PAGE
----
Reflexology is more than just a foot massage. Each exact and precise touch you receive reflects a more profound healing technique, which aims to affect and promote overall balance and health.
Juicing, eating clean and green and breaking a sweat on the running machine are all good ways to detox, but sometimes don’t you just want to hang up the halo, put your feet up and let someone else do the work?
On the other hand, reflexology – a touchtherapy to the feet – can provide that bit of respite, help the detoxification process and give you some TLC at the same time. Reflexology is more than just a foot massage. Each exact and precise touch you receive reflects a more profound healing technique, which aims to affect and promote overall balance and health.
The therapy works on the theory that the foot, hands and even ears, are maps of the whole body. So specific areas – or ‘reflexes’ – on the foot relate to different organs of the body. When a specific kind of moving pressure is applied to them, corresponding areas of the body are said to receive attention. This has the effect of creating equilibrium for the whole person, and to those areas that are out of balance. Although the practice is based on theory, a series of fMRI brain scan studies, presented by the researchers at University of Hong Kong, highlighted how different parts of brain are activated when related reflexes are pressed on the foot.
The therapy can provide a solution for our nervous systems, which the stresses of modern life can compromise. Running 24/7 lifestyles, our digits attached to multiple communication technologies, means we are constantly on alert, taxing the sympathetic nervous system which is responsible for our get up and go. Our body’s desire for homeostasis, requires a greater harmony between the sympathetic nervous system, and its opposite number, the parasympathetic nervous system that is responsible for activating resting and digestive functions. Reflexology supports this balance, giving the sympathetic system a break, and the parasympathetic system, its chance to doimportant work whether towards digesting food, extracting nutrients, and flushing out waste, or even promoting an erection.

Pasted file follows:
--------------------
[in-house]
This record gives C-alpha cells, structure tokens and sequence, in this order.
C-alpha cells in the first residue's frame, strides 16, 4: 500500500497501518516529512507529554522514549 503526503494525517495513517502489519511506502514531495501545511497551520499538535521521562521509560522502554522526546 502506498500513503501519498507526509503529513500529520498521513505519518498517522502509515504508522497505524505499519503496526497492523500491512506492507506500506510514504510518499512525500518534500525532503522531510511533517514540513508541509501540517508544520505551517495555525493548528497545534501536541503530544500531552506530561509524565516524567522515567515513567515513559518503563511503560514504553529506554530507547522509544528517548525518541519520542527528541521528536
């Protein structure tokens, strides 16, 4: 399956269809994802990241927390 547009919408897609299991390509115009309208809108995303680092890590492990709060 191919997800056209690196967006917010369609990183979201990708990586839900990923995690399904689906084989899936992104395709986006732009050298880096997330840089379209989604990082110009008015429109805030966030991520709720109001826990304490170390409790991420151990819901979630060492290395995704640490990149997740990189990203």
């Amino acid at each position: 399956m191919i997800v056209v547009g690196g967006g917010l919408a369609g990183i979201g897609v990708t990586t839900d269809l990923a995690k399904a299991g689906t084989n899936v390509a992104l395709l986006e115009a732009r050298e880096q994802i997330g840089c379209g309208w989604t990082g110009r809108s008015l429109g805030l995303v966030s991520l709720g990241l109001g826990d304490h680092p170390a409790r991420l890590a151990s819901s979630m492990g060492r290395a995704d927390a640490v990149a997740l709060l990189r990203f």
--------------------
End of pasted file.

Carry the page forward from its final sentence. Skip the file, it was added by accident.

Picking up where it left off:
Other benefits are hailed by many reflexology fans; pain relief, whether for headaches, chronic back pain and during labour; relieving constipation and indigestion; supporting the maternity process; whilst the National Institute for Health and Care Excellence guidelines recognises its potential contribution towards managing some of the effects of Multiple Sclerosis.
As with massage, reflexology promotes circulation, the immune system and the detoxification process – but simply, without all the effort. Indeed receiving reflexology can be a deeply relaxing experience that is comparable, in terms of both relaxation and theory, to having a full body massage purely through the feet.
As the body receives this thorough cleanse, therapists can sense different qualities in the reflexes. These can represent energy blockages that can then be cleared. As well as putting your feet in the hands of your reflexologist, you can take the matter into your own hands too. Some reflexologists will recommend self-treatment in between visits and teach you to work on specific reflexes on your hands that are related to your health, whether physical or emotional. So if you are having difficulties with sleeping, anxiety, or a slow digestive system you can get to work before your reflexologist does.